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It’s been a while since I’ve taken on a short story project. I’m back, and here’s part one of my latest project: 

Contrary to my own rules, I decided to take a table outside the café.  First, it was simply a gorgeous day, like one of those perfect days you see pictured in any travel magazine.  More than that though, was that the seating area inside the little bistro was, for lack of a better term, uncomfortable.  Not in the seats themselves, nor in the atmosphere.  As a matter of fact, it was as though this was the place the whole town would meet collectively for morning coffee.

That was it, though.  I wasn’t really a “people person”.  Not that I don’t like people; I like them fine and have always prided myself on my courtesy and compassion toward others.  I just couldn’t allow myself to feel comfortable around people anymore.  Not since I had to leave Germantown.

So there I sat at that little table, contrary to my own rules.  I only had five of them, and I insisted on following them every day: 1) Do everything possible to stay out of public view; 2) Don’t stay in any town longer than thirty-six hours (if an occurrence happened, it could be far less); 3) No relationships; 4) No mirrors; and 5) Do everything I could to find Grail.

That last one was the reason I was on the quest in the first place.  Every time I got to a new town, I would find a place with free computer access — a library, the motel where I was staying, a college campus — and start scouring the news.  Local mostly, but sometimes I’d see a story from a town or two away that might help.  It had all been rather exhausting, though there was an element of intrigue, too.

Betraying my rules, I scanned the local paper in full view of the public, but kept it high enough to my face as to not grab the eye of a local.  I was trying to catch a glimpse of any article that might tell me how close Grail and I were to one another.  We were never more than a couple hundred miles apart. Sometimes we were only blocks away from each other. I longed for the day our encounter would supersede another occurrence.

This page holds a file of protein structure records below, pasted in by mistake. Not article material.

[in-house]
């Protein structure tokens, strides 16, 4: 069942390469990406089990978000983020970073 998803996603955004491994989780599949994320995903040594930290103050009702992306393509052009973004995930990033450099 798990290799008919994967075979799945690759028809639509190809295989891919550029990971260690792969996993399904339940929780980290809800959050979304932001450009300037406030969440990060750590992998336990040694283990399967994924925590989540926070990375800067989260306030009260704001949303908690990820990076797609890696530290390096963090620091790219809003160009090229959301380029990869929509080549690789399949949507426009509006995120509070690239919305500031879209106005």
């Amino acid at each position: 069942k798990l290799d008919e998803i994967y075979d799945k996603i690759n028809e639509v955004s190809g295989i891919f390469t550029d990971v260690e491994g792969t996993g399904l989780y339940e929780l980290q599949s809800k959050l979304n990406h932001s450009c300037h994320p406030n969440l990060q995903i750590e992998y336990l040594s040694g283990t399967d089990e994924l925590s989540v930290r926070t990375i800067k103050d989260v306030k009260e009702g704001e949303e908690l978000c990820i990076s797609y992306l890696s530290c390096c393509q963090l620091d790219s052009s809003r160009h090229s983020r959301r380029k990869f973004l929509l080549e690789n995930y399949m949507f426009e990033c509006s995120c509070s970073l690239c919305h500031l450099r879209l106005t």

“Doug?” asked the voice above me, and I was startled by the interruption.  “Doug Richards? It’s been at least a year,” he said with elation, I presumed to me.  I supposed, too, that the occurrence had once again superseded the longed-for meeting.

Keeping the paper at face-level, I replied.  “I’m sorry, sir. We’ve never met.”

“It’s me Doug; Jim Hannock. We worked together at Shea and Lockhart,” he continued to insist.

Drawing the paper close enough to my face to smell the newsprint, I said the line I had already been forced to repeat in one version or another a half dozen times before.  “I’m sorry sir; you have me confused with some other gentleman.”

“My apologies,” he shook is head in disbelief, gave a double-take, and skulked away as if his mind had made up the relationship with Mr. Richards in the first place.

To spare him, and those in the community to which I had been a guest for less than twelve hours, I would again move on to another town, this time taking Mr. Richards’ face with me.  Apparently, rules were made to be followed.

(To be continued…)